Etymology
Advertisement
synapsis (n.)
plural synapses, 1895 in cellular biology, Modern Latin, from Greek synapsis "connection, junction" (see synapse).
Related entries & more 
Advertisement
-gamy 
word-forming element meaning "marriage" in anthropology and "fertilization" in biology, from Greek -gamia, from gamos "marriage" (see gamete).
Related entries & more 
diploid (adj.)

in cellular biology, "having two homologous sets of chromosomes," 1908, from German (1905), from Greek diploos "double, twofold," (see diplo-) + eidos "form" (see -oid).

Related entries & more 
biomedical (adj.)
also bio-medical, "pertaining to both biology and medicine," 1961, from bio- + medical (adj.).
Related entries & more 
symbiotic (adj.)
1882, in biology, from stem of symbiosis + -ic. Of human activities from 1951. Related: Symbiotical; symbiotically.
Related entries & more 
Advertisement
vestigial (adj.)
1850, "like a mere trace of what has been," originally in biology, from vestige + -al (1).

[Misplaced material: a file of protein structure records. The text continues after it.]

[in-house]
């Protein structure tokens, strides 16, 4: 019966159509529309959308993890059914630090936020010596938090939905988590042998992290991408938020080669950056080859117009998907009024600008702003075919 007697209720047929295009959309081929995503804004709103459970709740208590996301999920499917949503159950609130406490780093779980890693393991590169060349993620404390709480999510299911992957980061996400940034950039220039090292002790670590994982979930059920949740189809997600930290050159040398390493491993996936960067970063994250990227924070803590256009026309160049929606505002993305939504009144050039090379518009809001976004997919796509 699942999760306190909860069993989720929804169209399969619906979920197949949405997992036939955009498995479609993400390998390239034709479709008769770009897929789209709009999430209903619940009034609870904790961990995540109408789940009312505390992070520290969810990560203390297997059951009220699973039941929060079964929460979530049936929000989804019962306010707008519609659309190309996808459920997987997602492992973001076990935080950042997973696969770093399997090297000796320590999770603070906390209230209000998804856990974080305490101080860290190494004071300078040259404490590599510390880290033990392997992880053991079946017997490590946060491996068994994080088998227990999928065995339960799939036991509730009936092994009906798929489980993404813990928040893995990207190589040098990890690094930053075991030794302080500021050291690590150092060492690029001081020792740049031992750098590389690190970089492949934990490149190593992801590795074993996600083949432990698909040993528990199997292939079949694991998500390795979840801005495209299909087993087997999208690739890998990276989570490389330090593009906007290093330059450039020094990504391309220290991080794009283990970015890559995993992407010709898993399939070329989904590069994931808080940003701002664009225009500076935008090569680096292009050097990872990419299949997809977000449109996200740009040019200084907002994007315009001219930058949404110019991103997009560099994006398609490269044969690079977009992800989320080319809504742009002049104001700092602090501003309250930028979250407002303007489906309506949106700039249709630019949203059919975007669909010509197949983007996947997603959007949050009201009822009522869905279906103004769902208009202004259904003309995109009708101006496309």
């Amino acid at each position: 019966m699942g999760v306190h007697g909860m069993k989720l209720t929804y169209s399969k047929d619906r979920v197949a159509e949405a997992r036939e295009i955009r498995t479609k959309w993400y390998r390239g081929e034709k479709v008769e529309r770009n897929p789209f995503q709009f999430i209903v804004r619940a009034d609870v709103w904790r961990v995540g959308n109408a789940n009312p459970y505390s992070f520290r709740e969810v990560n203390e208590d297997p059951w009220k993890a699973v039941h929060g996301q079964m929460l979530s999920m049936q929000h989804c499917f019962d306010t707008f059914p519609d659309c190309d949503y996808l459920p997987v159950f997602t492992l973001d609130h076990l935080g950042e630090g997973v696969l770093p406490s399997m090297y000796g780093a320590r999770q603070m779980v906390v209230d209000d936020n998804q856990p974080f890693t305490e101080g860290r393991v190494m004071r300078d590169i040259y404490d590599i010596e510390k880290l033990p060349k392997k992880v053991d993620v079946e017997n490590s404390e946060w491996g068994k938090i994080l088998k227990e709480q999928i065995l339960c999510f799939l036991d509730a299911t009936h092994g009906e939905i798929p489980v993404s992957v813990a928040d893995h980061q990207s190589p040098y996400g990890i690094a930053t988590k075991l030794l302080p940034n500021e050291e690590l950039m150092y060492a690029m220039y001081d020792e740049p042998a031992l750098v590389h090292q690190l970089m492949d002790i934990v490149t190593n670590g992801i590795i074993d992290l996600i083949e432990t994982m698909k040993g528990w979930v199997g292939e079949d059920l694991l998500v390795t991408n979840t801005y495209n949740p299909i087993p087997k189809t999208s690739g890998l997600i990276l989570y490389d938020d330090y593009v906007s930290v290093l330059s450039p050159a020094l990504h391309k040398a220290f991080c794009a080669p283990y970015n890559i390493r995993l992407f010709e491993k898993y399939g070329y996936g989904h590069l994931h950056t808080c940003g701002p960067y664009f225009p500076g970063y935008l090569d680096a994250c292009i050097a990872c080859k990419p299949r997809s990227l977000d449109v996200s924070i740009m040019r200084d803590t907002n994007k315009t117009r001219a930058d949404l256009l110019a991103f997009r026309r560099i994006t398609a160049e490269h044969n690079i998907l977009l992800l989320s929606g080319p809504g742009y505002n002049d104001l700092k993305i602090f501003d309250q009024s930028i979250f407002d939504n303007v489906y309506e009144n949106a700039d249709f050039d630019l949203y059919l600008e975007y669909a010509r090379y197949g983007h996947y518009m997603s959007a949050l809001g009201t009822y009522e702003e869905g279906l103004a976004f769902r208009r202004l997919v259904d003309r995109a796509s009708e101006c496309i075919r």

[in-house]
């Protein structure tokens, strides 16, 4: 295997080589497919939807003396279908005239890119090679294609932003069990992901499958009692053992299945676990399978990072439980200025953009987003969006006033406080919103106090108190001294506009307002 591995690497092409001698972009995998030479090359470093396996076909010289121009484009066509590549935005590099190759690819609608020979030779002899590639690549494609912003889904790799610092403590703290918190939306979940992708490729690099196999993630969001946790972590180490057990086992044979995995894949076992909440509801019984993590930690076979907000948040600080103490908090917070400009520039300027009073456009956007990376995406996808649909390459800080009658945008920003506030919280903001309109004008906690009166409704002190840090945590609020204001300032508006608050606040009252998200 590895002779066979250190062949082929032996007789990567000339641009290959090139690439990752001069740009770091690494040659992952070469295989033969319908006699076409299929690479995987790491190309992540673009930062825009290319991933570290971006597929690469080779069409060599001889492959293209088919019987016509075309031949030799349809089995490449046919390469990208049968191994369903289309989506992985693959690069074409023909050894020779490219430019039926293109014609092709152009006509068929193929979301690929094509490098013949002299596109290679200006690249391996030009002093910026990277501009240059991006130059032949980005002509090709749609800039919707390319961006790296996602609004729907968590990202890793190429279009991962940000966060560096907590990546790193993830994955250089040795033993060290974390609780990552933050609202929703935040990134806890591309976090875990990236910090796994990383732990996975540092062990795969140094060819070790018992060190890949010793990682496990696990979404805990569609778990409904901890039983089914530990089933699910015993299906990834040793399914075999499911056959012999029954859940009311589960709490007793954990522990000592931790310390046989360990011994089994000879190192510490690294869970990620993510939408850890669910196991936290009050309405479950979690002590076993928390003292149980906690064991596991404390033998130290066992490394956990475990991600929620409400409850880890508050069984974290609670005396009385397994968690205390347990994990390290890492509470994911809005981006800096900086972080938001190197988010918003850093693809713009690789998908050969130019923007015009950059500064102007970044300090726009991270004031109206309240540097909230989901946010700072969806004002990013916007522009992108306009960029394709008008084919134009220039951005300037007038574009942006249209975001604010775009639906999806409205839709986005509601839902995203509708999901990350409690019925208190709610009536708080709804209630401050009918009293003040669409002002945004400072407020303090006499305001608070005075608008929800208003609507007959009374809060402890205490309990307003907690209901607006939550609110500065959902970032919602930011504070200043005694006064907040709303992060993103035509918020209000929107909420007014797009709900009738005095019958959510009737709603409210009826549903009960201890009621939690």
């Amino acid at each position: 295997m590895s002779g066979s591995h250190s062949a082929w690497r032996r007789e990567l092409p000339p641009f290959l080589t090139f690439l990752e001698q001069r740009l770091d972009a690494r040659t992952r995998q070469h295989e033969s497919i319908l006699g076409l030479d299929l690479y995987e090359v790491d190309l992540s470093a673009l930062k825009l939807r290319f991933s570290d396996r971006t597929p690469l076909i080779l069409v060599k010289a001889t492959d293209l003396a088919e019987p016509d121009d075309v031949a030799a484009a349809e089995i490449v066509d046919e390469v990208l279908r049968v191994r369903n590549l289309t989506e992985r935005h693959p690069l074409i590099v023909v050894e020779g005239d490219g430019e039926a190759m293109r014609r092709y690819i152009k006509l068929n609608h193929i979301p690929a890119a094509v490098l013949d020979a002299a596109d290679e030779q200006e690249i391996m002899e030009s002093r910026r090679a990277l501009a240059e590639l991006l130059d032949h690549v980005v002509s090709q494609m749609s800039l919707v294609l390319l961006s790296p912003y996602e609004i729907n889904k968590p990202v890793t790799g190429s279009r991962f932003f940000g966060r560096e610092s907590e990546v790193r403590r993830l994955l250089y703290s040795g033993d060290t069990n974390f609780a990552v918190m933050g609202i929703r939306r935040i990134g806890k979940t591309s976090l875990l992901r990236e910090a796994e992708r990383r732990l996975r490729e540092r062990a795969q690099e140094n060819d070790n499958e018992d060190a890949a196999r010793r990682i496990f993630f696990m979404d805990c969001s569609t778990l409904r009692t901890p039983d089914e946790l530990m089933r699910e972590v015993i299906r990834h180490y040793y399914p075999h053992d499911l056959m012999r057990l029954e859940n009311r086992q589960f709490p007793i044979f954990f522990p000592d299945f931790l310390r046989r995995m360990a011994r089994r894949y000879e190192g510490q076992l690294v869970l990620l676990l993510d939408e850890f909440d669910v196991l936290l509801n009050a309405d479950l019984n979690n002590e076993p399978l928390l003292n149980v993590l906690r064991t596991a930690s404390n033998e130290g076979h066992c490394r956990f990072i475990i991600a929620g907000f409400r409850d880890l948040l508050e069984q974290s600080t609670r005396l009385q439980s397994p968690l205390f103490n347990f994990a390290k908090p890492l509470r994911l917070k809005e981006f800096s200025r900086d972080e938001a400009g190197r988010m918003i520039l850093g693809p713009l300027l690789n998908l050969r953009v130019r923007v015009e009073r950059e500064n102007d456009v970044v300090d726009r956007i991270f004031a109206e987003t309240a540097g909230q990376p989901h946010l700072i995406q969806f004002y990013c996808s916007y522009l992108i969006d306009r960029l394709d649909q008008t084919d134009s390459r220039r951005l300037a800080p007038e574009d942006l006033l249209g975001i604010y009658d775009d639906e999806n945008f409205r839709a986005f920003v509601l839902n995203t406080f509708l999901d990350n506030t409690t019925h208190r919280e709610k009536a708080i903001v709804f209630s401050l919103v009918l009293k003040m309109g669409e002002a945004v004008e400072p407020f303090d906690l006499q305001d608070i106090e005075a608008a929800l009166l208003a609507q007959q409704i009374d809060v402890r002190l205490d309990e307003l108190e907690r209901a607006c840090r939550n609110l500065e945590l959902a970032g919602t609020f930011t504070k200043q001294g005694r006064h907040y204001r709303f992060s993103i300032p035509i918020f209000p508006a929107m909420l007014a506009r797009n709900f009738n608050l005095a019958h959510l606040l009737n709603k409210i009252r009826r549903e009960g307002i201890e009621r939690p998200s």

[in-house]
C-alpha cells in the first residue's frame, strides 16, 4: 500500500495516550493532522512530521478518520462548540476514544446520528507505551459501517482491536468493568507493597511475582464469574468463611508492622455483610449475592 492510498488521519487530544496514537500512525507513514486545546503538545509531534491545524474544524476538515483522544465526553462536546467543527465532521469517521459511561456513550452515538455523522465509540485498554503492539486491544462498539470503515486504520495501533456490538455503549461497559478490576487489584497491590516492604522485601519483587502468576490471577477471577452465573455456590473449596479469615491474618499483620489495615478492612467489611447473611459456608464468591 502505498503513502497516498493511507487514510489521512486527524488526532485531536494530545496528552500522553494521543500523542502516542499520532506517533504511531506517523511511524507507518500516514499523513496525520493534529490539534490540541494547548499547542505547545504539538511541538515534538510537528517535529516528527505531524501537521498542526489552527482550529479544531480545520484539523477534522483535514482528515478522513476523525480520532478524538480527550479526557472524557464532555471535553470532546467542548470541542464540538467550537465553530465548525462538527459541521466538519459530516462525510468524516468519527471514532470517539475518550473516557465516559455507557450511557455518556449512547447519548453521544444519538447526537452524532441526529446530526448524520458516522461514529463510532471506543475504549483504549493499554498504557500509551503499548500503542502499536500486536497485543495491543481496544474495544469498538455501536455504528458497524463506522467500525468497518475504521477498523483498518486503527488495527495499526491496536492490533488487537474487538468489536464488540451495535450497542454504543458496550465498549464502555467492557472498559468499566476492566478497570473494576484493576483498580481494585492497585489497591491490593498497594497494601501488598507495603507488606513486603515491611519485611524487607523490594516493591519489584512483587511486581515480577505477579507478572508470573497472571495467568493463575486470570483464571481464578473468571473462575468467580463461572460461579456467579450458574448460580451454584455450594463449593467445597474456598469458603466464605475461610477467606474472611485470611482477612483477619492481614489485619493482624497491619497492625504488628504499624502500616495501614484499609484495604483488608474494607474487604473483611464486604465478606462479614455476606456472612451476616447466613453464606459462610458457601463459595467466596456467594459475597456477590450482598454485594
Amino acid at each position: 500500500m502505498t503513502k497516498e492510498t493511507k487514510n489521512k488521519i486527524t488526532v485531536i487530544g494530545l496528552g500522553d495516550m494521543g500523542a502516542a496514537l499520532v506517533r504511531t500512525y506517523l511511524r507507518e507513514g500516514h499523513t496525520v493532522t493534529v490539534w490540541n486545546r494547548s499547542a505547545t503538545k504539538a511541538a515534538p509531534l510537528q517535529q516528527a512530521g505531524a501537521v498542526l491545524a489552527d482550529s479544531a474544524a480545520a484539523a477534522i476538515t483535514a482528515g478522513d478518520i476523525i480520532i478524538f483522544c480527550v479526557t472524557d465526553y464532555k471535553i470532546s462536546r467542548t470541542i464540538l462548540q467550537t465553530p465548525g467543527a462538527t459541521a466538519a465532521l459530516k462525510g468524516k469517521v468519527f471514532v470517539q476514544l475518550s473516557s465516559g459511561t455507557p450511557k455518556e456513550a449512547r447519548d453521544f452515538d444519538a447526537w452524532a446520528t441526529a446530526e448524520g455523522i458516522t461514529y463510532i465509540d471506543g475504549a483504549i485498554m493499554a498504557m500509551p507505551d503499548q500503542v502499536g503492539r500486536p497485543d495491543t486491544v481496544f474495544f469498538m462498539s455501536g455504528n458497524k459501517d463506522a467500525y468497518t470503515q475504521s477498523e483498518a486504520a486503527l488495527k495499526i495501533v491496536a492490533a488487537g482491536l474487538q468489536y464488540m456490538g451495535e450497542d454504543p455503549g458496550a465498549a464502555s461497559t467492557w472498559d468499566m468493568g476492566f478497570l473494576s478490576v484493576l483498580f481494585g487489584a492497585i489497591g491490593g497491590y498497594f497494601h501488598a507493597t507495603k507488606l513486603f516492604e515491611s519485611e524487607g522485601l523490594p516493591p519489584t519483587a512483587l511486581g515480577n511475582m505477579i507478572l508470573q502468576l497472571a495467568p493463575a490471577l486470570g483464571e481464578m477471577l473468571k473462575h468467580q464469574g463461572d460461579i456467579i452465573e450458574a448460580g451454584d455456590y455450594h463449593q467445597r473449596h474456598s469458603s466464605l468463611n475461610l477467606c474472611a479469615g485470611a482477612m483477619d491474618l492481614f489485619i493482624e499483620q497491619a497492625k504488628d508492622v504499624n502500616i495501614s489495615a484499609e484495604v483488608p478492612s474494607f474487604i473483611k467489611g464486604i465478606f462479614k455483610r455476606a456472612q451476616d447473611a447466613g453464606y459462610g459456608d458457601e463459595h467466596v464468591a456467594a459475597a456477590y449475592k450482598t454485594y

Related entries & more 
syncytial (adj.)
1895, "pertaining to a syncytium" (1877), Modern Latin, from Greek syn "together" (see syn-) + kytos "receptacle, vessel," used in biology for "cell" (see cyto-).
Related entries & more 
-plasia 
word-forming element in biology and medicine denoting "formation, growth, development," from Modern Latin -plasia, from Greek plasis "molding, formation," from plassein "to mold" (see plasma).
Related entries & more 
suborder (n.)
also sub-order, 1807 in biology; 1834 in architecture, from sub- + order (n.). Related: Subordinal.
Related entries & more 
arrested (adj.)

"halted, stopped," 1610s, past-participle adjective from arrest (v.). Arrested development is attested from 1859 in evolutionary biology.

Related entries & more 

Page 3